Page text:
The Abhidhamma, the Milindapa~nha and the Visuddhimagga state, in common with the Abhidharma literature preserved in the Tibetan tradition, that intersexed people are "blocked" in the sense that, however assidiously they practice, they cannot achieve jhaanaand presumably are not capable of insight, and any attempt on their part to achieve fruits of meditation practice are doomed to failure. This seems to be due to the view that the liefe-continuum (bhavanga) of the intersexed is said to have two rather than three roots, and three roots are needed for meditative achievements. I am personally inclined to be sceptical about the claim that to be intersexed is ipso facto to be "blocked" in this way: I know of at least one meditator who isintersexed who has tasted samadhi -- also a refutation of your contention that practices within Nikayan Buddhism are inefficacious, incidently.
In regard to transsexuality, the Vinaya is potentially remarkably lenient. There is a case of a monk who became a woman, and who was advised by the Buddha to join the community of nuns. I'm not sure whether the Vinaya used by current Tibetan bhikshunis -- a Chinese tradition -- is Sarvastivadin or Dharmaguptika; but I think that both the Vinaya for gelong and gelongma prohibits ordination to people who have changed sex three times or more. This implies that changing sex is not necessarily an impediment; though I think that what is meant is a spontaneous reversal of sex, such as appears to occur at puberty in people affected by an intersex syndrome, 5-alpha reductase deficiency syndrome, in which people are born with a female habitus which masculanises at puberty. There was an early transman -- someone born physically female, who felt like a man trapped in a woman's body, who had gender reassignment surgery, spent some time as a ship's doctor, sought ordination with Sangharakshita (before he founded th Friends of the Western Buddhist Order) in India, but became a Tibetan-tradition novice and lived out the rest of his life as a novice. Those who accepted him as a novice knew about his background and do not seem to have felt that it doomed him. Transwomen -- logic suggests that if it is accepted that the female gender identity is real, a transwoman should be accepted. Difficulties would arise only if the person was regarded as a castrated man, a category barred from ordination by the Vinaya, or as a man in drag.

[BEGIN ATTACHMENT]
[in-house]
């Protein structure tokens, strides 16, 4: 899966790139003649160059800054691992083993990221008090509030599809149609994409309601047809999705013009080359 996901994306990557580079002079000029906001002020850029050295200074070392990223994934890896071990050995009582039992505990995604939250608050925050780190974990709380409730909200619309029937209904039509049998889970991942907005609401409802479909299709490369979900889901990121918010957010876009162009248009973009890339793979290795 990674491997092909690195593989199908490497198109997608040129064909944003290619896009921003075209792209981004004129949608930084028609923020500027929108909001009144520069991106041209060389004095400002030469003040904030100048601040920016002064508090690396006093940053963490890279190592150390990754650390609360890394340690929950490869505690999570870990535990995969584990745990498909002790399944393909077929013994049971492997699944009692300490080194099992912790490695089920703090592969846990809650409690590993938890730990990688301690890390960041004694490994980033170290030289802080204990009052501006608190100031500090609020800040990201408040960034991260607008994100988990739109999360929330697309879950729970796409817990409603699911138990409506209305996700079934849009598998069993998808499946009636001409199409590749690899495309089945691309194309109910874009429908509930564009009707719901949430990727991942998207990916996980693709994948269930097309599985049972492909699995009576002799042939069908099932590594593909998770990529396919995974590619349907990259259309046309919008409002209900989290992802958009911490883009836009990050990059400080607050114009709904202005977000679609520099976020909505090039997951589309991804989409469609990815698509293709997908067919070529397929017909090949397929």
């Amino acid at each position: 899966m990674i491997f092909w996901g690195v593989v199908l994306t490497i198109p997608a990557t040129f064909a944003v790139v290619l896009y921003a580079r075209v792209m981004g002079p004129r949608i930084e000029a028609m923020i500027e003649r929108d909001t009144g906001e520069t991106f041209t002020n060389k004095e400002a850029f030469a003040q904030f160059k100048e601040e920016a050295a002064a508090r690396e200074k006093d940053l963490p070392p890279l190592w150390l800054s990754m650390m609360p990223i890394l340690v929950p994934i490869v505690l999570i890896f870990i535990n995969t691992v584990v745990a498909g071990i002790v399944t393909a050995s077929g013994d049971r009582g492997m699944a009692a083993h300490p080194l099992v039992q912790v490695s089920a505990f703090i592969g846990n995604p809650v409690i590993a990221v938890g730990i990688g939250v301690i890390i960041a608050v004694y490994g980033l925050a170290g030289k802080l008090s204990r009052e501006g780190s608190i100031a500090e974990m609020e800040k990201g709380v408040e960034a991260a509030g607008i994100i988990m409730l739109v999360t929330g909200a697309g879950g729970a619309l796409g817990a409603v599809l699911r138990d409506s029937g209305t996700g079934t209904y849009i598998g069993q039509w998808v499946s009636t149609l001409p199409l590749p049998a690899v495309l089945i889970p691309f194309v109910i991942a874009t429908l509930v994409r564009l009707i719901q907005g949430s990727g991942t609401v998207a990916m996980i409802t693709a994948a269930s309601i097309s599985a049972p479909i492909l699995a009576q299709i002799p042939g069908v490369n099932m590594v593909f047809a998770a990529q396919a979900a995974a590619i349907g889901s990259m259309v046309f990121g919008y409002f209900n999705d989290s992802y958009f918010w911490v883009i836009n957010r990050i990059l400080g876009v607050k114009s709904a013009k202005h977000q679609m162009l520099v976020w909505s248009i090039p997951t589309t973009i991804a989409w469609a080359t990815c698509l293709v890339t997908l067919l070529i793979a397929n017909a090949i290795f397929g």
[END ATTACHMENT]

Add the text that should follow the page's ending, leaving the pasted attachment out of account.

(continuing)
Where intersex is indeed an impediment, though it is unclear as to whether this applies to all who are intersexed or only to some, whether it is in the Theravada tradition or in the Tibetan tradition, it seems to "bite" in the context of ordination as a monastic. In practice, in the Theravada tradition at least, there is no condemnation of intersexed laypeople as such. There is a speculation about the intersexed being blocked from achievement of the fruits of meditation, but this is presumably open to empirical refutation. There is also scope for argument that the term ubhatobya~njanaka does not refer to all, or even to most, intersexed people, if it refers to any intersexed people at all.
Hopefully, none of this constitutes any impediment to the fruitful practice of Dzogchen by people who are intersexed, as I am, or to people who are transgendered.